Picking the School and Program

Picking the right School and Program

There are literally hundreds of schools, colleges and universities that a student can pick from when applying to a program. Finalizing the program or a university/college can be a daunting task for any student. It’s far more challenging for a foreign national who has never set foot in this country. It is important to do some research when making this decision. Thanks to digital information with the right approach, one can research and make an informed decision.

Here are some of the key things to consider when picking the right School and Program:

  • Programs: Universities offer Degrees on course completion whereas colleges offer Diplomas or certificates. Universities also often offer super specialization courses like a Masters Degree or a Doctorate/PhD etc. One must self analyze one’s career goals when deciding what course or program one must get into. Not everyone necessarily needs to pursue years and years of continuous education. A number of short term (12-18 months) courses are available that enable students to become contributing members to The Canadian Job market and earn a respectable income. Sitting in distant countries like India, China, the Philippines etc. one must compare courses and understand the scope of employment associated with each course before making a decision. By looking up Job sites like LinkedIn and Indeed a student can find out the openings available in the job market in the field that one intends to get into.

Once the applicant finalizes a certain program, he/she must then shortlist a few different universities/colleges offering the same program. Keeping these choices open is like having Backup Plans. While it’s important to apply to the program that one desires, there is no guarantee of selection into that program, which is why one must apply to various programs and different colleges.

  • Colleges vs Universities: Universities are known to offer a much bigger variety of subjects and specializations because of the presence of various departments within the university. Colleges, on the other hand, have relatively limited infrastructure and offer lesser programs. This difference in scale does not necessarily mean that colleges are inferior to universities. This could in fact sometimes mean that a college that specializes in a certain area like engineering or law is actually a better place for a student to gain a specific skill or specialization. Colleges also offer various bridging courses and vocational training that is directly relevant and helpful in gaining employment and the part-time study option allows a student more flexibility to work while pursuing the program.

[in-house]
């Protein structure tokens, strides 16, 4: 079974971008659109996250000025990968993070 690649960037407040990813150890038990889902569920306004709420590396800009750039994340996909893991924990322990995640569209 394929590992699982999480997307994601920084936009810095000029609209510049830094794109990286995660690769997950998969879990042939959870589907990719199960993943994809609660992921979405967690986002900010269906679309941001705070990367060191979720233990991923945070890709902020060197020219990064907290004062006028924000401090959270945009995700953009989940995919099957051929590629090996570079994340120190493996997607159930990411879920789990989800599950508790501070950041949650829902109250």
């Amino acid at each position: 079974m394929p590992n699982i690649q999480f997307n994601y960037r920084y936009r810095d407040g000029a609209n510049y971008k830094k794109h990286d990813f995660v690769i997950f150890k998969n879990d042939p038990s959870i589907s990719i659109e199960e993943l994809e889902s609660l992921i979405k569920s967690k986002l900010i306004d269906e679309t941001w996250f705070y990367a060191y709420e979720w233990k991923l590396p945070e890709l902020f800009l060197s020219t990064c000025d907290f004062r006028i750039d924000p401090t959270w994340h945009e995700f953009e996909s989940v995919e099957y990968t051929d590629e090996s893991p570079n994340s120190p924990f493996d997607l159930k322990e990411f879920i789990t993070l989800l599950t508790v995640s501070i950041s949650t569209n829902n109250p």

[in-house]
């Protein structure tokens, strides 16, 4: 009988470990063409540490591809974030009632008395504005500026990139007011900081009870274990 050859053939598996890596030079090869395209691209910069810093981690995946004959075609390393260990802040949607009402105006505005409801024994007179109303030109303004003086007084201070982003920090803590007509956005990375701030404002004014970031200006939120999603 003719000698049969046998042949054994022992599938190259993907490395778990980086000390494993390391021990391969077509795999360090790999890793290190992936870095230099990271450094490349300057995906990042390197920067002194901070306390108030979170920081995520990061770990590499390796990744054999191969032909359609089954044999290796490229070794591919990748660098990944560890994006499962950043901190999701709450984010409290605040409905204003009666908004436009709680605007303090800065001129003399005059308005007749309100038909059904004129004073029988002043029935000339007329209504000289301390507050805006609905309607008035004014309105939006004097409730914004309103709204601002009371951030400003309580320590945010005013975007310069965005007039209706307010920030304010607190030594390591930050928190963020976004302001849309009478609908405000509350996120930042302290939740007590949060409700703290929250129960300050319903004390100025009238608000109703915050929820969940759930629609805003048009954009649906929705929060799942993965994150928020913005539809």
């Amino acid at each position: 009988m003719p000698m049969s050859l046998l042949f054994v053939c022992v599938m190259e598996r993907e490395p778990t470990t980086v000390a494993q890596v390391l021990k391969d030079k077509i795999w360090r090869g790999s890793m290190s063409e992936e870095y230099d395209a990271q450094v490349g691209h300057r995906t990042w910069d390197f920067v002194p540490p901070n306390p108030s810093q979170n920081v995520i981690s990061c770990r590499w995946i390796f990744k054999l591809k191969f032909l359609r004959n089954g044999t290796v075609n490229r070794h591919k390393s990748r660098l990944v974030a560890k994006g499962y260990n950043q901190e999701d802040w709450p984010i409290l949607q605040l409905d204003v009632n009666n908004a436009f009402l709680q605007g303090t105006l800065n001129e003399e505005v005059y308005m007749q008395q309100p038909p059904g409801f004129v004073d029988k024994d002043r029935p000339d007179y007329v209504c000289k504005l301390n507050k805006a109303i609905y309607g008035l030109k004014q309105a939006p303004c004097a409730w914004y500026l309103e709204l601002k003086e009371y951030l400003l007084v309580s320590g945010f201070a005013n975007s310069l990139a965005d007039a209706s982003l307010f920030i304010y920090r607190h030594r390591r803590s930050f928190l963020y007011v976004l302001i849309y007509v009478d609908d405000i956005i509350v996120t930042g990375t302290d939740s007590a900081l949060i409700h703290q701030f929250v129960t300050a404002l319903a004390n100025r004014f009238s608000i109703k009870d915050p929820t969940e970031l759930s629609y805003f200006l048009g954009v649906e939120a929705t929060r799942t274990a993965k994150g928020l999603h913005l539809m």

Colleges can be Private Colleges and Public Funded Colleges. The student should ensure that the college that he/she is applying to is a Designated Learning Institute (DLI). For an institute to be included in the list of DLIs is like getting a stamp of verification from The Canadian Government which helps a student in a foreign land, make the right decision. Moreover, for obtaining a Study Permit, an acceptance letter from a DLI is one of the minimum requirements. The list of DLIs is constantly updated and can be found on this link.

Things to keep in mind:

  • Location & Campus: When researching the College or University, one must also consider which location he/she would be more interested in. Canada is a country notorious for harsh winters and this can take some getting used to, especially for those students who are moving from warmer parts of the world. It’s important to consider the climate in that specific location of Canada where your college or university of choice is located. Additional facilities like on-campus accommodation and public transit facilities in the region should also be considered.
  • Intake: Most courses and programs in Canada start at three different times of the year known as intakes. The most popular intake is the Fall Intake which is usually in the month of September. There is also the Winter Intake of January and the Summer Intake which normally starts around April.  Different Intakes in a course should be taken into consideration before finalizing plans.
  • Fee Structure & Scholarships: In addition to reviewing the fee structure of the desired course, one must also try to find out about the possibility of availing scholarships that help bring down the cost involved. For study permit holders, such scholarships are generally merit-based and are offered by the college or university itself. For Canadian Citizens, Permanent Residents and certain Protected Persons like refugees, funding might also be available from the Federal or Provincial government and includes programs like The Ontario Student Assistance Program (OSAP) in Ontario.

It is imperative that one does a thorough analysis before picking the Right School and Program & finalizing the place of study. We at SAAB Immigration offer specialized services to international students to help you choose the right program and school-based on your individual profile. Book an appointment with us to assess what option(s) may be available to you. Apply online or submit a paper-based application for an extension of your study permit. The processing time may vary from time to time.

Picking the right School and Program

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